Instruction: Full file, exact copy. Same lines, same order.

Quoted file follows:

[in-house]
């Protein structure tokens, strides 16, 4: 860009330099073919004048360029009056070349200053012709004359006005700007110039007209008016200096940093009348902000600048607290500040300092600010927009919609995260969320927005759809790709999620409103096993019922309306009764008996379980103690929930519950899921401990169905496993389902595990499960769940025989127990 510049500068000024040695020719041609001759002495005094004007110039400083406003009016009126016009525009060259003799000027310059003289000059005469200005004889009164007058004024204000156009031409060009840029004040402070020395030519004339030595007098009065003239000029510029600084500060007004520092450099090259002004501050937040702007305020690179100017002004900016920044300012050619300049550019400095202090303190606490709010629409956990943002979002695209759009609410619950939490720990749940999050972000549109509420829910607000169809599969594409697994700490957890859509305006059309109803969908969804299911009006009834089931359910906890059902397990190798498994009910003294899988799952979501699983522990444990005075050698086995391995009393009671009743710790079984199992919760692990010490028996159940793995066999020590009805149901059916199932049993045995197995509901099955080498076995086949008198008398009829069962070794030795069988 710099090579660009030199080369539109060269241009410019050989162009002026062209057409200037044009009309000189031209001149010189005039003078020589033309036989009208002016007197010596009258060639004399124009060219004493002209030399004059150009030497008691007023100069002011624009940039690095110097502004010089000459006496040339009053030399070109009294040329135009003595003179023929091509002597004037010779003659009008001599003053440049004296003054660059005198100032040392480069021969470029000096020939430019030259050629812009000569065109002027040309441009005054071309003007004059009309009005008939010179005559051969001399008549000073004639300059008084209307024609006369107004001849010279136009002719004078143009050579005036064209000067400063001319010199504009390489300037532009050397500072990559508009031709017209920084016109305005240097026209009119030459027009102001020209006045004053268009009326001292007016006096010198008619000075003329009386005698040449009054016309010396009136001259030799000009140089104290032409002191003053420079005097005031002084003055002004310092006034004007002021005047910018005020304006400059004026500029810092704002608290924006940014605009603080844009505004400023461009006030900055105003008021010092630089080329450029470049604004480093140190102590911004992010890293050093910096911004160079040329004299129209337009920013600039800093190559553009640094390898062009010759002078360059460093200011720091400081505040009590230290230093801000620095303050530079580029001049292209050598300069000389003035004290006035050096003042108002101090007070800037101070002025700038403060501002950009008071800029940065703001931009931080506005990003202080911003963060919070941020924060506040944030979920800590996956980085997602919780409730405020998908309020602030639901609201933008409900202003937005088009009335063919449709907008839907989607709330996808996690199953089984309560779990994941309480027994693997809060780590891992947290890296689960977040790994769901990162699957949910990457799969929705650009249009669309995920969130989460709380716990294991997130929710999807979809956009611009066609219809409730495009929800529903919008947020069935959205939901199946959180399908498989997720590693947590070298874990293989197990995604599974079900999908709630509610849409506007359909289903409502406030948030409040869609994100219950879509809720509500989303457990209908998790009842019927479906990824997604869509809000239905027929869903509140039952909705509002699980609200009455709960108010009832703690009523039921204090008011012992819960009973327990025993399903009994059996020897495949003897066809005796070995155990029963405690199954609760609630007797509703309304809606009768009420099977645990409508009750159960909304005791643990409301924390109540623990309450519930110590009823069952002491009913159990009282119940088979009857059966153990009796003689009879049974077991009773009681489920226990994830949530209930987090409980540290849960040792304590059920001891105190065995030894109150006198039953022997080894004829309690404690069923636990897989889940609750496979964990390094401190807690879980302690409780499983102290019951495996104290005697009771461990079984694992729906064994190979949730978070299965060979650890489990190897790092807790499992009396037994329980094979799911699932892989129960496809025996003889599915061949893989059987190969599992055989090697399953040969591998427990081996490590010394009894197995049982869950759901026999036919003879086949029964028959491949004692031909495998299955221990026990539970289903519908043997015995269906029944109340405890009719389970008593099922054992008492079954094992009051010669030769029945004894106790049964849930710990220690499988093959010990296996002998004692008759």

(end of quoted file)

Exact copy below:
[in-house]
């Protein structure tokens, strides 16, 4: 860009330099073919004048360029009056070349200053012709004359006005700007110039007209008016200096940093009348902000600048607290500040300092600010927009919609995260969320927005759809790709999620409103096993019922309306009764008996379980103690929930519950899921401990169905496993389902595990499960769940025989127990 510049500068000024040695020719041609001759002495005094004007110039400083406003009016009126016009525009060259003799000027310059003289000059005469200005004889009164007058004024204000156009031409060009840029004040402070020395030519004339030595007098009065003239000029510029600084500060007004520092450099090259002004501050937040702007305020690179100017002004900016920044300012050619300049550019400095202090303190606490709010629409956990943002979002695209759009609410619950939490720990749940999050972000549109509420829910607000169809599969594409697994700490957890859509305006059309109803969908969804299911009006009834089931359910906890059902397990190798498994009910003294899988799952979501699983522990444990005075050698086995391995009393009671009743710790079984199992919760692990010490028996159940793995066999020590009805149901059916199932049993045995197995509901099955080498076995086949008198008398009829069962070794030795069988 710099090579660009030199080369539109060269241009410019050989162009002026062209057409200037044009009309000189031209001149010189005039003078020589033309036989009208002016007197010596009258060639004399124009060219004493002209030399004059150009030497008691007023100069002011624009940039690095110097502004010089000459006496040339009053030399070109009294040329135009003595003179023929091509002597004037010779003659009008001599003053440049004296003054660059005198100032040392480069021969470029000096020939430019030259050629812009000569065109002027040309441009005054071309003007004059009309009005008939010179005559051969001399008549000073004639300059008084209307024609006369107004001849010279136009002719004078143009050579005036064209000067400063001319010199504009390489300037532009050397500072990559508009031709017209920084016109305005240097026209009119030459027009102001020209006045004053268009009326001292007016006096010198008619000075003329009386005698040449009054016309010396009136001259030799000009140089104290032409002191003053420079005097005031002084003055002004310092006034004007002021005047910018005020304006400059004026500029810092704002608290924006940014605009603080844009505004400023461009006030900055105003008021010092630089080329450029470049604004480093140190102590911004992010890293050093910096911004160079040329004299129209337009920013600039800093190559553009640094390898062009010759002078360059460093200011720091400081505040009590230290230093801000620095303050530079580029001049292209050598300069000389003035004290006035050096003042108002101090007070800037101070002025700038403060501002950009008071800029940065703001931009931080506005990003202080911003963060919070941020924060506040944030979920800590996956980085997602919780409730405020998908309020602030639901609201933008409900202003937005088009009335063919449709907008839907989607709330996808996690199953089984309560779990994941309480027994693997809060780590891992947290890296689960977040790994769901990162699957949910990457799969929705650009249009669309995920969130989460709380716990294991997130929710999807979809956009611009066609219809409730495009929800529903919008947020069935959205939901199946959180399908498989997720590693947590070298874990293989197990995604599974079900999908709630509610849409506007359909289903409502406030948030409040869609994100219950879509809720509500989303457990209908998790009842019927479906990824997604869509809000239905027929869903509140039952909705509002699980609200009455709960108010009832703690009523039921204090008011012992819960009973327990025993399903009994059996020897495949003897066809005796070995155990029963405690199954609760609630007797509703309304809606009768009420099977645990409508009750159960909304005791643990409301924390109540623990309450519930110590009823069952002491009913159990009282119940088979009857059966153990009796003689009879049974077991009773009681489920226990994830949530209930987090409980540290849960040792304590059920001891105190065995030894109150006198039953022997080894004829309690404690069923636990897989889940609750496979964990390094401190807690879980302690409780499983102290019951495996104290005697009771461990079984694992729906064994190979949730978070299965060979650890489990190897790092807790499992009396037994329980094979799911699932892989129960496809025996003889599915061949893989059987190969599992055989090697399953040969591998427990081996490590010394009894197995049982869950759901026999036919003879086949029964028959491949004692031909495998299955221990026990539970289903519908043997015995269906029944109340405890009719389970008593099922054992008492079954094992009051010669030769029945004894106790049964849930710990220690499988093959010990296996002998004692008759």